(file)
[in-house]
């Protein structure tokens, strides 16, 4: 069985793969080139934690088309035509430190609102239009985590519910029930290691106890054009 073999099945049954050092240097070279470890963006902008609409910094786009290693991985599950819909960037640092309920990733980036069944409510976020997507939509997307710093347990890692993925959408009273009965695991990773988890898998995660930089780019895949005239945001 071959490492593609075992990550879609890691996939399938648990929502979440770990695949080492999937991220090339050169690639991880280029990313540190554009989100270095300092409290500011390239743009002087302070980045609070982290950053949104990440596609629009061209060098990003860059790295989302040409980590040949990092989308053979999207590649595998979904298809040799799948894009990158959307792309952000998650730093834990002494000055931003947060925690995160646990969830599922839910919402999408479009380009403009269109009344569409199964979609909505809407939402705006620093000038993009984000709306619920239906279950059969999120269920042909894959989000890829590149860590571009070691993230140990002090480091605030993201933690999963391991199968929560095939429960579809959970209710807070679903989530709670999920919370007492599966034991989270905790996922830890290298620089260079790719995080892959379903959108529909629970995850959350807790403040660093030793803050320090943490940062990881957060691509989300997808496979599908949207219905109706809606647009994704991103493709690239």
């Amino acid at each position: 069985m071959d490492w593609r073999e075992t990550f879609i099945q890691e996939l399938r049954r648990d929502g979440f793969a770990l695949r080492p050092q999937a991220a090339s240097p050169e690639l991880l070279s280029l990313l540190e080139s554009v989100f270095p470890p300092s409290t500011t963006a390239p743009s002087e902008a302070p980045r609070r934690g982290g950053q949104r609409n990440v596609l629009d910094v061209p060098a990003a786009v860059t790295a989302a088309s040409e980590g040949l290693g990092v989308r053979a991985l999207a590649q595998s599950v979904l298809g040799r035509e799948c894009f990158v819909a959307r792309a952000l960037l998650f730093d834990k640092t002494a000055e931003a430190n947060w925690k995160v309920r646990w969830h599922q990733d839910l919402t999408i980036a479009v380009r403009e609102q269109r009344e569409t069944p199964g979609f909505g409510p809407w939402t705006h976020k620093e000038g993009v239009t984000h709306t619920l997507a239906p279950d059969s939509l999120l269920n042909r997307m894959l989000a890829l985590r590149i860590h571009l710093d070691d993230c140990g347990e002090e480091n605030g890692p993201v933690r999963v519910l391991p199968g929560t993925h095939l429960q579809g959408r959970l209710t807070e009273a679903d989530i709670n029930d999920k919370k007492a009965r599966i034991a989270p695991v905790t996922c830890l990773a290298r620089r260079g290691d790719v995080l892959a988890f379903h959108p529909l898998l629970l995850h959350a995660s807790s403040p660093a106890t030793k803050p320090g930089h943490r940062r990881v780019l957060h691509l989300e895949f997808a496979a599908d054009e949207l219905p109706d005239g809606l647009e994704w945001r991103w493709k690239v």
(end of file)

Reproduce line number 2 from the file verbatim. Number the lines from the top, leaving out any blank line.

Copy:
């Protein structure tokens, strides 16, 4: 069985793969080139934690088309035509430190609102239009985590519910029930290691106890054009 073999099945049954050092240097070279470890963006902008609409910094786009290693991985599950819909960037640092309920990733980036069944409510976020997507939509997307710093347990890692993925959408009273009965695991990773988890898998995660930089780019895949005239945001 071959490492593609075992990550879609890691996939399938648990929502979440770990695949080492999937991220090339050169690639991880280029990313540190554009989100270095300092409290500011390239743009002087302070980045609070982290950053949104990440596609629009061209060098990003860059790295989302040409980590040949990092989308053979999207590649595998979904298809040799799948894009990158959307792309952000998650730093834990002494000055931003947060925690995160646990969830599922839910919402999408479009380009403009269109009344569409199964979609909505809407939402705006620093000038993009984000709306619920239906279950059969999120269920042909894959989000890829590149860590571009070691993230140990002090480091605030993201933690999963391991199968929560095939429960579809959970209710807070679903989530709670999920919370007492599966034991989270905790996922830890290298620089260079790719995080892959379903959108529909629970995850959350807790403040660093030793803050320090943490940062990881957060691509989300997808496979599908949207219905109706809606647009994704991103493709690239």